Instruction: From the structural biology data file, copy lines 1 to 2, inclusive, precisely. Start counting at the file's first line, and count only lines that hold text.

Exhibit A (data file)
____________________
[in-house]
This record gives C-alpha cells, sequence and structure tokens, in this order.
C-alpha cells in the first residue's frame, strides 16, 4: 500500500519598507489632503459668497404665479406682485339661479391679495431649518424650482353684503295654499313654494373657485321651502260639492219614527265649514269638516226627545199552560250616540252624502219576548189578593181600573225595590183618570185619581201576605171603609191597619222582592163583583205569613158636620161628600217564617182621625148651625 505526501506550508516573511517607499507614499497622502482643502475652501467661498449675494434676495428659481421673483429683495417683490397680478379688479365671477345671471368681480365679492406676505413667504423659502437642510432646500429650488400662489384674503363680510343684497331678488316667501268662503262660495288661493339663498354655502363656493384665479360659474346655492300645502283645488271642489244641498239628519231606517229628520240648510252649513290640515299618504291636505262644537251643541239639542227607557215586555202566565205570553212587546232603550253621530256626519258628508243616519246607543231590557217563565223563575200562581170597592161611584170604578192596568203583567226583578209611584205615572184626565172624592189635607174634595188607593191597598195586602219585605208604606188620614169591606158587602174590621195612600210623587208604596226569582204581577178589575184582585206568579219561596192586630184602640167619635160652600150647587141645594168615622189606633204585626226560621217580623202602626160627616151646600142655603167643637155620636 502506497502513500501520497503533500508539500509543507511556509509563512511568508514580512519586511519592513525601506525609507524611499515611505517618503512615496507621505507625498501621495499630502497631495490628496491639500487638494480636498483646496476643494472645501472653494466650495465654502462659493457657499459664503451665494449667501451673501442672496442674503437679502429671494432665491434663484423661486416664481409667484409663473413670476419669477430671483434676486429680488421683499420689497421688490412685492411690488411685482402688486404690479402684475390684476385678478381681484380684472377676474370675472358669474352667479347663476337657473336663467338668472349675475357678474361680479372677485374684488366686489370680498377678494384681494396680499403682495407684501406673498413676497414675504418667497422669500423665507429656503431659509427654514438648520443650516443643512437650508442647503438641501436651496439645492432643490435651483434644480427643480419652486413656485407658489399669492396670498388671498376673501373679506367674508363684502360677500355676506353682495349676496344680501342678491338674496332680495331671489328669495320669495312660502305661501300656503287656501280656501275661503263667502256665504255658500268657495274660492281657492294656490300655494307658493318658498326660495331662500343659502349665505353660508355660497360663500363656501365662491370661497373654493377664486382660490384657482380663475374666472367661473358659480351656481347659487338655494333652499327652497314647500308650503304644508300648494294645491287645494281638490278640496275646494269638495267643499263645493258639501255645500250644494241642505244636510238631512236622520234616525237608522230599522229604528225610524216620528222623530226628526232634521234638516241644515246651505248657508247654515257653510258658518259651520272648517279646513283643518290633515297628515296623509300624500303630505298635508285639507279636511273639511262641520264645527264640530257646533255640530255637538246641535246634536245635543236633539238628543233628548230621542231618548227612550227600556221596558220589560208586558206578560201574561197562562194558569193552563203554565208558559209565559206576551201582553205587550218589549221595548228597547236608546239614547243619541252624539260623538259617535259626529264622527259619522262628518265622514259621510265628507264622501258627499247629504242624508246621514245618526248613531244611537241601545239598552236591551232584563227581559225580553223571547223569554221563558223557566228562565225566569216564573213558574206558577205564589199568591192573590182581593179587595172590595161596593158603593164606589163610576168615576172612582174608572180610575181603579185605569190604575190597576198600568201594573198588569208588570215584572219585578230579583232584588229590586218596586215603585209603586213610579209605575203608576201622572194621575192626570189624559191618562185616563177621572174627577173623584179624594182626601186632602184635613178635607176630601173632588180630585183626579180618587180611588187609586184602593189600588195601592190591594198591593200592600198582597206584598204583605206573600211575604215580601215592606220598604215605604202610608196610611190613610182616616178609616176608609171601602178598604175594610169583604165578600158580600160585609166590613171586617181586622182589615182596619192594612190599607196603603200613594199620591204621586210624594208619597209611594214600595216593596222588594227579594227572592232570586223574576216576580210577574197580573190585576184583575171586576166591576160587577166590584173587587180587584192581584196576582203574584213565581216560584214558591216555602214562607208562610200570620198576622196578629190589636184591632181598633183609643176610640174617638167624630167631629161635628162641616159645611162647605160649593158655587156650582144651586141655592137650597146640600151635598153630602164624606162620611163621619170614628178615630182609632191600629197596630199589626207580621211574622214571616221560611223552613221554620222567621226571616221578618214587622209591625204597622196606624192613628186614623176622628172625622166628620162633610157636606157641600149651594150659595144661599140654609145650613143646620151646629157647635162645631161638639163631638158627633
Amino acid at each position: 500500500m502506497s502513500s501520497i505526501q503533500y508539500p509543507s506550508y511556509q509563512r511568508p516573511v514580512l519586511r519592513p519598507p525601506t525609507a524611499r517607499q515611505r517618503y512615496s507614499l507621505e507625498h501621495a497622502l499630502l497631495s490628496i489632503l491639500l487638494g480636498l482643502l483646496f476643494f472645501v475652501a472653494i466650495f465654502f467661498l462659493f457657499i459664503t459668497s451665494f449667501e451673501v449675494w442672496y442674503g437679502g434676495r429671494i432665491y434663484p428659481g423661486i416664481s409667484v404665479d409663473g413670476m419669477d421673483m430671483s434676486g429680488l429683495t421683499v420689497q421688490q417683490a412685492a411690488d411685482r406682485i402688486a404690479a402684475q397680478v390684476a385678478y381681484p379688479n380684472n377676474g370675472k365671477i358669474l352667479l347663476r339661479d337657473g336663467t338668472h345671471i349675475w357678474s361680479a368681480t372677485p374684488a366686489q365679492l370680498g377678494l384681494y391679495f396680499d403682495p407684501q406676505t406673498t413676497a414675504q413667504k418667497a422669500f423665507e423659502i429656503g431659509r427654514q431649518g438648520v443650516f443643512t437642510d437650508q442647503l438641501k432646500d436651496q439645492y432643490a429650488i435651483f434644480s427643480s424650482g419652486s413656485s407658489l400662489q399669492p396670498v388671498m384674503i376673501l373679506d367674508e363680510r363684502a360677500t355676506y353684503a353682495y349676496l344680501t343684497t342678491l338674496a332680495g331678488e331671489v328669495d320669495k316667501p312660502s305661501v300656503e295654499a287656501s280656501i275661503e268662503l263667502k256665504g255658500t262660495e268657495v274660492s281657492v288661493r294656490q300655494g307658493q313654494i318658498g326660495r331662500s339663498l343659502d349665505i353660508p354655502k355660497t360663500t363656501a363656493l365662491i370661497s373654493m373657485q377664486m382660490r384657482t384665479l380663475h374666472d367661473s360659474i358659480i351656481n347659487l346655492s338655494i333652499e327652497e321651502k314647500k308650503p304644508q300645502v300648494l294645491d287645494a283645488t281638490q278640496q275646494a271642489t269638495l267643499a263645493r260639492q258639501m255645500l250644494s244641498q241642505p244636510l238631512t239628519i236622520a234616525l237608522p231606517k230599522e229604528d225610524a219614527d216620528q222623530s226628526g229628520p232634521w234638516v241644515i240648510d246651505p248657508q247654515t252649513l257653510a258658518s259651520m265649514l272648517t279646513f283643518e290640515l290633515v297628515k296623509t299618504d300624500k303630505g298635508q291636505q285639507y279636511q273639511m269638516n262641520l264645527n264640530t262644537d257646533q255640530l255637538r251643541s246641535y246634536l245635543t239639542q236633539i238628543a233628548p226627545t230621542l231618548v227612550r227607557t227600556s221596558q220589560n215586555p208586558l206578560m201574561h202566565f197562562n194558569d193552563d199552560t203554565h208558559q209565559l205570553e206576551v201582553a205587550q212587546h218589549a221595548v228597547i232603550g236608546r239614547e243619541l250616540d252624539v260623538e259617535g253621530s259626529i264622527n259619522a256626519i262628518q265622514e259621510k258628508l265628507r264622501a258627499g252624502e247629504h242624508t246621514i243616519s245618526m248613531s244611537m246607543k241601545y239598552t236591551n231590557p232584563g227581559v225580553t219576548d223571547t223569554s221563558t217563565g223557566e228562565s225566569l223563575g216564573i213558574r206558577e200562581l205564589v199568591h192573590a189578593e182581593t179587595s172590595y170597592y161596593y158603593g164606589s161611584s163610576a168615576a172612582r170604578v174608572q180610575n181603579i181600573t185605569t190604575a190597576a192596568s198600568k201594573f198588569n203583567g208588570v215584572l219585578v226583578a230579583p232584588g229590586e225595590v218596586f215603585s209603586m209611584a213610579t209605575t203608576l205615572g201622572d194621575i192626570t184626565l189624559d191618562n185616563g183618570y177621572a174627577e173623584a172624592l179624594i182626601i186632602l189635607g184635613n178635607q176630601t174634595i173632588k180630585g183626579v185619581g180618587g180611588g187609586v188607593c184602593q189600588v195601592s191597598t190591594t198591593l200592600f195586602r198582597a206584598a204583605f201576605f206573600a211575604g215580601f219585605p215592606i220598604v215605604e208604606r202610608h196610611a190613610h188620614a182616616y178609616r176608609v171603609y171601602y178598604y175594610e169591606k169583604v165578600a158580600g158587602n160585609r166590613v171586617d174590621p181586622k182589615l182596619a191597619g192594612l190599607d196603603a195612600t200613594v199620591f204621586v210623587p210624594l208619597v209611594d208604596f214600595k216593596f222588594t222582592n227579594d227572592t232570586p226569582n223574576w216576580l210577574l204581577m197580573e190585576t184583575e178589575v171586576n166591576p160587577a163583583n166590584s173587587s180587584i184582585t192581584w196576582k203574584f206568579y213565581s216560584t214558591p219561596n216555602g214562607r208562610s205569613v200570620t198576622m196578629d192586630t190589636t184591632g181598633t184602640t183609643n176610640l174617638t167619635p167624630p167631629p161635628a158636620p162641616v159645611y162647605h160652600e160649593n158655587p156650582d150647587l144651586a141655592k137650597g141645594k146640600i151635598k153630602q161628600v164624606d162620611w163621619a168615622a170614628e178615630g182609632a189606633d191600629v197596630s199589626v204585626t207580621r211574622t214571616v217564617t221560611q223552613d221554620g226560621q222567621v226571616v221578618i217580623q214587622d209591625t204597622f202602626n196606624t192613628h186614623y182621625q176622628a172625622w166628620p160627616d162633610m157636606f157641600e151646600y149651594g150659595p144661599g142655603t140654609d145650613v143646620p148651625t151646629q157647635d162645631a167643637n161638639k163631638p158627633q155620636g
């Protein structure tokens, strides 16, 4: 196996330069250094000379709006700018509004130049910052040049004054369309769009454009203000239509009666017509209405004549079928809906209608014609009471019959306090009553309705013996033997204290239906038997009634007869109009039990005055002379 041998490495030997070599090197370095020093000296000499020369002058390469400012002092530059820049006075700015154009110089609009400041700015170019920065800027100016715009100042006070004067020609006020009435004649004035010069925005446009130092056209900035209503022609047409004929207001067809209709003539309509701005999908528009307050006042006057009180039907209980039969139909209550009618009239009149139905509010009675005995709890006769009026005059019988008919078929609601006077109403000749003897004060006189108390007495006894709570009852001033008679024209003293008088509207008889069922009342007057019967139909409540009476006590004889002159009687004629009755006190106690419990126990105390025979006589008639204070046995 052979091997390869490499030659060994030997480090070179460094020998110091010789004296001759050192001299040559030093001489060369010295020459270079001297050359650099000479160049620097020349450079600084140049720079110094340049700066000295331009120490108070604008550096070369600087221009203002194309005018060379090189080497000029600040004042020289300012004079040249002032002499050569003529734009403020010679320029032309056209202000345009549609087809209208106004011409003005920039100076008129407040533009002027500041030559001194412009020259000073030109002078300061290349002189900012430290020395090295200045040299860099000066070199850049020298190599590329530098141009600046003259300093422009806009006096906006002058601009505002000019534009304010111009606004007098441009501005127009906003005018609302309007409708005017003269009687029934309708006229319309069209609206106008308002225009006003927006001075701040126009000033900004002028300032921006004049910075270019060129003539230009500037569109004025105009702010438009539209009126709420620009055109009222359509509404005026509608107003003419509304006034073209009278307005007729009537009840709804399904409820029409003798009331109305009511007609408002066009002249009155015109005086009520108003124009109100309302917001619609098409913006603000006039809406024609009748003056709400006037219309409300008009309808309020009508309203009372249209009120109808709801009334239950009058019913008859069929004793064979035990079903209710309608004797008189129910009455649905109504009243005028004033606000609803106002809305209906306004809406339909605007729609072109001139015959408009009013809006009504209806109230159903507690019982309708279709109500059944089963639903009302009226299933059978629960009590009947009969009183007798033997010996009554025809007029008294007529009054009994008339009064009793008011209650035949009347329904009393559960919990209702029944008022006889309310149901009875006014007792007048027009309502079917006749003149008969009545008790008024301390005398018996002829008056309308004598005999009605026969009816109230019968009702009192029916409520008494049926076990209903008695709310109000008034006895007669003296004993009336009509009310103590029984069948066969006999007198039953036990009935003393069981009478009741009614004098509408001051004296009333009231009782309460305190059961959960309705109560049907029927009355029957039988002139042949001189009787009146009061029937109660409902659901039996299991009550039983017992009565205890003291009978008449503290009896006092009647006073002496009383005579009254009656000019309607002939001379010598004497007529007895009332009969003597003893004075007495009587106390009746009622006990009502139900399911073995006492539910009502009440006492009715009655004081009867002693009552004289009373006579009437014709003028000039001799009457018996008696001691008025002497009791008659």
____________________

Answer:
[in-house]
This record gives C-alpha cells, sequence and structure tokens, in this order.